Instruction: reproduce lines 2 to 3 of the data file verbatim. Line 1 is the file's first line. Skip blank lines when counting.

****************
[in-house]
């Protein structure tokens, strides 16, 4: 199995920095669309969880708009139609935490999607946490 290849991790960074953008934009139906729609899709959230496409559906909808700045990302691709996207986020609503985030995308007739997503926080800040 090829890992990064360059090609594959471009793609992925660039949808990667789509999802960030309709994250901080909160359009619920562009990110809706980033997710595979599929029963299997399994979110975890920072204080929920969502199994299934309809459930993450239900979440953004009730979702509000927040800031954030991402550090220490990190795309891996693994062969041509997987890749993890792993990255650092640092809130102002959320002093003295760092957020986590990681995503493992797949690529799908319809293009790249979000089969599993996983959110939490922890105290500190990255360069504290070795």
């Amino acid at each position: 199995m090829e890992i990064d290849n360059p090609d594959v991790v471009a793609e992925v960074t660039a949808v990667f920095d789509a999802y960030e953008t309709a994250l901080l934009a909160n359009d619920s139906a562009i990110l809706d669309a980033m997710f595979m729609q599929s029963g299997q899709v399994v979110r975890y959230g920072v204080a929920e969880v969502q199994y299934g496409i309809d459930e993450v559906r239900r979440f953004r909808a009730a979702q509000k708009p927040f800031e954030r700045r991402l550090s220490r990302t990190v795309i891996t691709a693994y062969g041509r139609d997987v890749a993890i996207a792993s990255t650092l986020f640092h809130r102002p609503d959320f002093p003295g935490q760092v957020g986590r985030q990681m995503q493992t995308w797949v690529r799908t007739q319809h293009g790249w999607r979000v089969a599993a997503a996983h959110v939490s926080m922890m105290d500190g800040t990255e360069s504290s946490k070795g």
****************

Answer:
């Protein structure tokens, strides 16, 4: 199995920095669309969880708009139609935490999607946490 290849991790960074953008934009139906729609899709959230496409559906909808700045990302691709996207986020609503985030995308007739997503926080800040 090829890992990064360059090609594959471009793609992925660039949808990667789509999802960030309709994250901080909160359009619920562009990110809706980033997710595979599929029963299997399994979110975890920072204080929920969502199994299934309809459930993450239900979440953004009730979702509000927040800031954030991402550090220490990190795309891996693994062969041509997987890749993890792993990255650092640092809130102002959320002093003295760092957020986590990681995503493992797949690529799908319809293009790249979000089969599993996983959110939490922890105290500190990255360069504290070795």
């Amino acid at each position: 199995m090829e890992i990064d290849n360059p090609d594959v991790v471009a793609e992925v960074t660039a949808v990667f920095d789509a999802y960030e953008t309709a994250l901080l934009a909160n359009d619920s139906a562009i990110l809706d669309a980033m997710f595979m729609q599929s029963g299997q899709v399994v979110r975890y959230g920072v204080a929920e969880v969502q199994y299934g496409i309809d459930e993450v559906r239900r979440f953004r909808a009730a979702q509000k708009p927040f800031e954030r700045r991402l550090s220490r990302t990190v795309i891996t691709a693994y062969g041509r139609d997987v890749a993890i996207a792993s990255t650092l986020f640092h809130r102002p609503d959320f002093p003295g935490q760092v957020g986590r985030q990681m995503q493992t995308w797949v690529r799908t007739q319809h293009g790249w999607r979000v089969a599993a997503a996983h959110v939490s926080m922890m105290d500190g800040t990255e360069s504290s946490k070795g």